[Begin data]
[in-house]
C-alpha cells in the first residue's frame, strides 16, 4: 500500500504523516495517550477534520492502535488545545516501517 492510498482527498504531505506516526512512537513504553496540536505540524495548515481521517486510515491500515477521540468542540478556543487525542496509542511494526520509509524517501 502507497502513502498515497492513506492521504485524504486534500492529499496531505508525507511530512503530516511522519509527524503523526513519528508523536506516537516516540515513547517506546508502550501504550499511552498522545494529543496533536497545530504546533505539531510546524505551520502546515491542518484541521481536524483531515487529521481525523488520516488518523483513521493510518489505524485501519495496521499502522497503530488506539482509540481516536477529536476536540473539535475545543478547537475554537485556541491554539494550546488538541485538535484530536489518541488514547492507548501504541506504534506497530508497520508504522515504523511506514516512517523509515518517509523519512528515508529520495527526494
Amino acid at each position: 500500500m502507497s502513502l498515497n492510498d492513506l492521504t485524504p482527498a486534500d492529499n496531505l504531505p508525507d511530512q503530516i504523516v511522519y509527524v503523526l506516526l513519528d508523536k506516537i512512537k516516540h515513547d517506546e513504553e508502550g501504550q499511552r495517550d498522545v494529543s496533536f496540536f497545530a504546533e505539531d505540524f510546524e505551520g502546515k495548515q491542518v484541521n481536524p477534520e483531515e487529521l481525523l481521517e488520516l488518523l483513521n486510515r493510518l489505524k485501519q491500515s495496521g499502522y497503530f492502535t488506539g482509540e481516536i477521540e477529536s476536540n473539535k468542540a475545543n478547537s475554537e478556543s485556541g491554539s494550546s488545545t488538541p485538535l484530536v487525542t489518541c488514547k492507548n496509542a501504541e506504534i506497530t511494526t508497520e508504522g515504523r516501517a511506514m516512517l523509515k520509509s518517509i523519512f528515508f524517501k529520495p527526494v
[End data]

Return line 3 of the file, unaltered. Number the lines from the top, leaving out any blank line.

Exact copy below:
Amino acid at each position: 500500500m502507497s502513502l498515497n492510498d492513506l492521504t485524504p482527498a486534500d492529499n496531505l504531505p508525507d511530512q503530516i504523516v511522519y509527524v503523526l506516526l513519528d508523536k506516537i512512537k516516540h515513547d517506546e513504553e508502550g501504550q499511552r495517550d498522545v494529543s496533536f496540536f497545530a504546533e505539531d505540524f510546524e505551520g502546515k495548515q491542518v484541521n481536524p477534520e483531515e487529521l481525523l481521517e488520516l488518523l483513521n486510515r493510518l489505524k485501519q491500515s495496521g499502522y497503530f492502535t488506539g482509540e481516536i477521540e477529536s476536540n473539535k468542540a475545543n478547537s475554537e478556543s485556541g491554539s494550546s488545545t488538541p485538535l484530536v487525542t489518541c488514547k492507548n496509542a501504541e506504534i506497530t511494526t508497520e508504522g515504523r516501517a511506514m516512517l523509515k520509509s518517509i523519512f528515508f524517501k529520495p527526494v